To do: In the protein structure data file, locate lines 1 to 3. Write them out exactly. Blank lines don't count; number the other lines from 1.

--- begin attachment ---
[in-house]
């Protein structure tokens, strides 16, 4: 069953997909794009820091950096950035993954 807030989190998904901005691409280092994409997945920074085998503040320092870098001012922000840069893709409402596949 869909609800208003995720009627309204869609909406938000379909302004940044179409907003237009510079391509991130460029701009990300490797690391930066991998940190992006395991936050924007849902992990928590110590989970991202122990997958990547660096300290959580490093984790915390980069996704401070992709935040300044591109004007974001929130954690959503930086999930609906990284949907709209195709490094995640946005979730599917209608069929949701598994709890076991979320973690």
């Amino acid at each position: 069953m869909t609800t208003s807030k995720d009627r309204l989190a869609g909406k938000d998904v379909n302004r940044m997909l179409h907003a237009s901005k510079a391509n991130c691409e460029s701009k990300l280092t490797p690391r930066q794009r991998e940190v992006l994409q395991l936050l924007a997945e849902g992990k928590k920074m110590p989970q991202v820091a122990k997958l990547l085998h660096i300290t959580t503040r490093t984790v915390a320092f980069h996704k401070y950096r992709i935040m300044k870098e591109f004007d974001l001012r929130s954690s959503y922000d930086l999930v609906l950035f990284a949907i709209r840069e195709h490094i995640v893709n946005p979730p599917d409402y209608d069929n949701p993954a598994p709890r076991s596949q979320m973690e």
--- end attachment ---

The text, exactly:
[in-house]
């Protein structure tokens, strides 16, 4: 069953997909794009820091950096950035993954 807030989190998904901005691409280092994409997945920074085998503040320092870098001012922000840069893709409402596949 869909609800208003995720009627309204869609909406938000379909302004940044179409907003237009510079391509991130460029701009990300490797690391930066991998940190992006395991936050924007849902992990928590110590989970991202122990997958990547660096300290959580490093984790915390980069996704401070992709935040300044591109004007974001929130954690959503930086999930609906990284949907709209195709490094995640946005979730599917209608069929949701598994709890076991979320973690």
């Amino acid at each position: 069953m869909t609800t208003s807030k995720d009627r309204l989190a869609g909406k938000d998904v379909n302004r940044m997909l179409h907003a237009s901005k510079a391509n991130c691409e460029s701009k990300l280092t490797p690391r930066q794009r991998e940190v992006l994409q395991l936050l924007a997945e849902g992990k928590k920074m110590p989970q991202v820091a122990k997958l990547l085998h660096i300290t959580t503040r490093t984790v915390a320092f980069h996704k401070y950096r992709i935040m300044k870098e591109f004007d974001l001012r929130s954690s959503y922000d930086l999930v609906l950035f990284a949907i709209r840069e195709h490094i995640v893709n946005p979730p599917d409402y209608d069929n949701p993954a598994p709890r076991s596949q979320m973690e």